As far as signature artists are concerned, Jimmy Chamberlin says the advantages of his Yamaha association range from access to a community of musicians to a natural outgrowth of his current career.

“As time goes on and I’m touring less, I’d like to wrap my head around more developmental drums and get more into the Yamaha R&D department,” says Chamberlin, who premieres his signature snare on the Jimmy Chamberlin Complex’s upcoming album Life Begins Again.

“But the snare drum is just the tip of the iceberg. We’ll do more snare drums. Then ideally, I’d like to see a Jimmy Chamberlin kit down the road.”

Liner notes: FM, Black Noise

FM – Black Noise

 

Oh, the endless possibilities that can be stoked by science fiction.

It’s a realm where imaginations are stimulated, emancipated, and allowed to run wild; where boundaries are stretched and eliminated, and where the inconceivable can become an accomplished reality. It’s a topic that is so entrenched and valued in our society that sci-fi has gifted us with some of our most beloved cultural milestones, be they literary, cinematic, sculpted, painted, televised, or – in the case of Black Noise – musical.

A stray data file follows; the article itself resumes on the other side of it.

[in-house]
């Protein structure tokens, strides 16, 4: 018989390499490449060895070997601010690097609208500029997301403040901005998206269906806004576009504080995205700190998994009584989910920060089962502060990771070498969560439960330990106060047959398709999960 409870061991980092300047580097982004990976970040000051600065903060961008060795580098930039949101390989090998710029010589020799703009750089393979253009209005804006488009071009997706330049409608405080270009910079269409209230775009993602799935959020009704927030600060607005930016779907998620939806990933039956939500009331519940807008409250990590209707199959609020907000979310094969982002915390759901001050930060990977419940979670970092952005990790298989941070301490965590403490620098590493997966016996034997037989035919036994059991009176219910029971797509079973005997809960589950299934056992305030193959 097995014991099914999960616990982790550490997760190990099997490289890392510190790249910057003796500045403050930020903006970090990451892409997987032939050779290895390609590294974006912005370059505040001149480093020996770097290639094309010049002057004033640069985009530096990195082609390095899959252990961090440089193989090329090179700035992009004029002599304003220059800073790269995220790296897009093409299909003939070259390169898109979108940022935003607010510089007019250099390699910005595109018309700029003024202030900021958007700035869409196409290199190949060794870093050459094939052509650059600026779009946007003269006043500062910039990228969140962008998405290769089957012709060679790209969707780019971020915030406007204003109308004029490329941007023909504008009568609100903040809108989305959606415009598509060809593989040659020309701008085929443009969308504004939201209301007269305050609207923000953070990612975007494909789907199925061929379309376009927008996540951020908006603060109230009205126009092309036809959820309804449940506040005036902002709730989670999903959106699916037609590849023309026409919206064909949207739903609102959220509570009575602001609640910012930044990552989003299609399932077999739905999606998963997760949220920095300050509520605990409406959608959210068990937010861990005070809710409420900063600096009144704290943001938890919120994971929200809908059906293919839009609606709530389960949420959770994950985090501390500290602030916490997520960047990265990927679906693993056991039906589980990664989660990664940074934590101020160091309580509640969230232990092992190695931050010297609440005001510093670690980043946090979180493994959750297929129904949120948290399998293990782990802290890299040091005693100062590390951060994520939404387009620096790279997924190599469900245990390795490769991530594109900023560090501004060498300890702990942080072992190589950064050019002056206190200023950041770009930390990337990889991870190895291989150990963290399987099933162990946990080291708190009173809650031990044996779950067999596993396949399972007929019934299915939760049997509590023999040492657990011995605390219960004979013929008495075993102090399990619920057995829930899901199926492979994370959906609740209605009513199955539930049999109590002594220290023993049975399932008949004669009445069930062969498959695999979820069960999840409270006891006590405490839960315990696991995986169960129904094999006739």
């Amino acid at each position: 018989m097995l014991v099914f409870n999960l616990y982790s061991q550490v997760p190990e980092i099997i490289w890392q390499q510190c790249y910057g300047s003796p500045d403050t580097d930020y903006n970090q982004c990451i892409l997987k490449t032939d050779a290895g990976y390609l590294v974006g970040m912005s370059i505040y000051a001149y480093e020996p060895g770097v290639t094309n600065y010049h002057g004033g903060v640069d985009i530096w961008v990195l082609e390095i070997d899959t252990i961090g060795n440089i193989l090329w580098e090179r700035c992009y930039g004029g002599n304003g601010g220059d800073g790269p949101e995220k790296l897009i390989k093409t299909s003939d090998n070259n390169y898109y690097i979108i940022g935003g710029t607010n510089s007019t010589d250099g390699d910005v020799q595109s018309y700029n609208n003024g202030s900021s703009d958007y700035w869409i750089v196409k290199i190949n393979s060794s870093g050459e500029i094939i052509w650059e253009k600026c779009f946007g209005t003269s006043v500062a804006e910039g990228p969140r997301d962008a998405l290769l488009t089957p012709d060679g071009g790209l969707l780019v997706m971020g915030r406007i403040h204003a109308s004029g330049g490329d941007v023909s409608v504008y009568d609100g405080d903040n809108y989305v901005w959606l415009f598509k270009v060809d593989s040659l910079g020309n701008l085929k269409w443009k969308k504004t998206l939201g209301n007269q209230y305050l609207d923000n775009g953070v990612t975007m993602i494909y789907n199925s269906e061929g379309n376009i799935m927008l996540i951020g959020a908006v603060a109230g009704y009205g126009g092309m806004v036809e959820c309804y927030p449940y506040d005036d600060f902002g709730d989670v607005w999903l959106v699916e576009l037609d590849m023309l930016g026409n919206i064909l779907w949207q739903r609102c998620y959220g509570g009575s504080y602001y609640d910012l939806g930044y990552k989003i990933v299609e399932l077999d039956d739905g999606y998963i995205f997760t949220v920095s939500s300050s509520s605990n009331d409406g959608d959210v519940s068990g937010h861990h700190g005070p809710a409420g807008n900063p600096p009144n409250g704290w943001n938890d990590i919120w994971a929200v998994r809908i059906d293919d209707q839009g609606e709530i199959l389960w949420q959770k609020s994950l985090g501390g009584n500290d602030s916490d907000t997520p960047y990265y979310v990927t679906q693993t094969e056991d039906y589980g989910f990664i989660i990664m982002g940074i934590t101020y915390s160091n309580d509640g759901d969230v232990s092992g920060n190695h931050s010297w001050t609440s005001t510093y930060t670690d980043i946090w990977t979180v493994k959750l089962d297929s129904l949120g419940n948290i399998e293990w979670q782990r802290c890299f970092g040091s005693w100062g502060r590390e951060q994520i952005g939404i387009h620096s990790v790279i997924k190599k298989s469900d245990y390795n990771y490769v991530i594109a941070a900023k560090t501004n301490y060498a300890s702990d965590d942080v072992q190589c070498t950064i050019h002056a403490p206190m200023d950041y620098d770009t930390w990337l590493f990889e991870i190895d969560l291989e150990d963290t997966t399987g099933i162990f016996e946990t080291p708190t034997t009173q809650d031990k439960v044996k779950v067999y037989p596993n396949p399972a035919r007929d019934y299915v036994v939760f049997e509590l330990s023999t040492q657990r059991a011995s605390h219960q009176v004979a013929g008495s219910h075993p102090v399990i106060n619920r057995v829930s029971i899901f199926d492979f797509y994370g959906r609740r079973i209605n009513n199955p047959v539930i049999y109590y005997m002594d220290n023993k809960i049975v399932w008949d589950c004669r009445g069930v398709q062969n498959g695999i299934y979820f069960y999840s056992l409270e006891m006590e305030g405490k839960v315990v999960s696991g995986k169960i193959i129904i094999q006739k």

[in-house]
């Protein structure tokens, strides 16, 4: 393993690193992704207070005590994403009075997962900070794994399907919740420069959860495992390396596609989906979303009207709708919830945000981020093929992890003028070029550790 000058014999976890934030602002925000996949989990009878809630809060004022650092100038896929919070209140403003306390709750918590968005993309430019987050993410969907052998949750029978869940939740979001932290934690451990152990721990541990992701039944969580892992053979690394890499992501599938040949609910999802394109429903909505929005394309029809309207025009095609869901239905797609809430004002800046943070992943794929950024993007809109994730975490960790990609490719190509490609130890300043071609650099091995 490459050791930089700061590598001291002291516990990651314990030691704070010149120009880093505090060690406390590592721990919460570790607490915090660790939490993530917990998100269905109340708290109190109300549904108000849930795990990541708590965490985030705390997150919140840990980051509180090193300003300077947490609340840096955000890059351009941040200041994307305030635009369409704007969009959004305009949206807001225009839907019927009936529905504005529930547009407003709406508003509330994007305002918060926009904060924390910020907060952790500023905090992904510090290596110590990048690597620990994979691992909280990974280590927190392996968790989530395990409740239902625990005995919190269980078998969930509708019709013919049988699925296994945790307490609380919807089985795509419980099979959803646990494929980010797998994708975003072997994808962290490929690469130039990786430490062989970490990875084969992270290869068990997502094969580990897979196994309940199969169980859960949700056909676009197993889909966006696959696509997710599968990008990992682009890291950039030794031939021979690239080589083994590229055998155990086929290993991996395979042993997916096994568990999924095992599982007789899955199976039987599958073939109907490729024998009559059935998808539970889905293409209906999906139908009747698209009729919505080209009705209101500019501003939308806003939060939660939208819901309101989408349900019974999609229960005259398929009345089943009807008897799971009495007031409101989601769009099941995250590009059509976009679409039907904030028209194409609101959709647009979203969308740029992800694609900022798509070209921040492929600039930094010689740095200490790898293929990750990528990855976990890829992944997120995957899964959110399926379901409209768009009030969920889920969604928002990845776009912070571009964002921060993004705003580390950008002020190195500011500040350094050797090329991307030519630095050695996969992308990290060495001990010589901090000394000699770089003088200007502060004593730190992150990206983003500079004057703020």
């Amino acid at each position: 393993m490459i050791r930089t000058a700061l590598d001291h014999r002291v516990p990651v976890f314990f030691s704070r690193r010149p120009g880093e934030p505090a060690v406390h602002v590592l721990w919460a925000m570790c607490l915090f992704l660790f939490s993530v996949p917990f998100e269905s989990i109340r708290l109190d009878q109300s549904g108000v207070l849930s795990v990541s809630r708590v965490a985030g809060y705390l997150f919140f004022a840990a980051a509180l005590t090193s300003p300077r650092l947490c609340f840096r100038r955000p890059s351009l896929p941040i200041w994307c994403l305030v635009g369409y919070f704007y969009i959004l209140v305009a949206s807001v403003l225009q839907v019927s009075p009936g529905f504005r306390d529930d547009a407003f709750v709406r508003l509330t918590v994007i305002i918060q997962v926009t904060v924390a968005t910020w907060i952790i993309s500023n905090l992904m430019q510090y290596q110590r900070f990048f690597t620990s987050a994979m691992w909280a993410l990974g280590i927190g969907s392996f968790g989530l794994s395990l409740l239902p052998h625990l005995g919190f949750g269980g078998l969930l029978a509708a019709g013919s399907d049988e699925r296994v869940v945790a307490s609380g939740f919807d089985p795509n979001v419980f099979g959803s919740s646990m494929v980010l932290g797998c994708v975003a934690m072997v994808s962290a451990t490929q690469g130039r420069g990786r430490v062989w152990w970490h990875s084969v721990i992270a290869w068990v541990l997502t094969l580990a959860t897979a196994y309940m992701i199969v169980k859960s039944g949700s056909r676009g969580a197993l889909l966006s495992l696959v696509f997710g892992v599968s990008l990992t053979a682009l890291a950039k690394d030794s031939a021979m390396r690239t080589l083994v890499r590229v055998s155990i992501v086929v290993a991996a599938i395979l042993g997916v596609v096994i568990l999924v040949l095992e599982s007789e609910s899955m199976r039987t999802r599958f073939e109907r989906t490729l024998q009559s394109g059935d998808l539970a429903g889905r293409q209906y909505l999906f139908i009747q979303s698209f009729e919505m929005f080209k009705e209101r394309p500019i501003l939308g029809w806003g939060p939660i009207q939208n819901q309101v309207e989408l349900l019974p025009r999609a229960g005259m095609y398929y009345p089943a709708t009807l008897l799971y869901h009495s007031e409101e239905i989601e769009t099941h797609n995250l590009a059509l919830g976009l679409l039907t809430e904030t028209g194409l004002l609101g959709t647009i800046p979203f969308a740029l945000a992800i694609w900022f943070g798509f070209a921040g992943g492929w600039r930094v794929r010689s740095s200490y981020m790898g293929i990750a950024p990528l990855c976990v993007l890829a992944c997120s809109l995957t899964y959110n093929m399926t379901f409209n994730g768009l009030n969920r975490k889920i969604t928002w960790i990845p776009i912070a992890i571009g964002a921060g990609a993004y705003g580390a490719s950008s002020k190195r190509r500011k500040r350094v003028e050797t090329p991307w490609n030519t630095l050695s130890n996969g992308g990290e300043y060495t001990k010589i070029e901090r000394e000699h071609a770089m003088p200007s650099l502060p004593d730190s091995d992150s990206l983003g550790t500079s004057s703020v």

In 1977, the year that the ambitious, timeless and innovative masterpiece Black Noise was conceived and delivered by Toronto-based violinist and mandolin player Nash The Slash; synth player, keyboardist, bass player and singer Cameron Hawkins, and fusion-influenced drummer and percussionist Martin Deller, collectively known as FM – the Star Wars movie franchise had just been launched and Star Trek had eclipsed its TV popularity several times over and was enjoying an unprecedented global run in syndication. Synth-driven, monophonic electronic music, especially in the context of pop and rock music, was still regarded to be in its infancy, although keyboard instruments themselves were on the cusp of polyphony (the ability to play more than one note at a time).  Progressive rock, long presented in elastic, exploratory and sometimes rambling movements that emphasized sonic sculpture and lengthy solos, was turning a corner towards shorter, more economic compositions.

Black Noise championed both worlds with a startling new sound that was both innovative and accessible; a lyrical voyage to the stars that sometimes wordlessly examined its surroundings, and expressed hope for the survival of a species at others.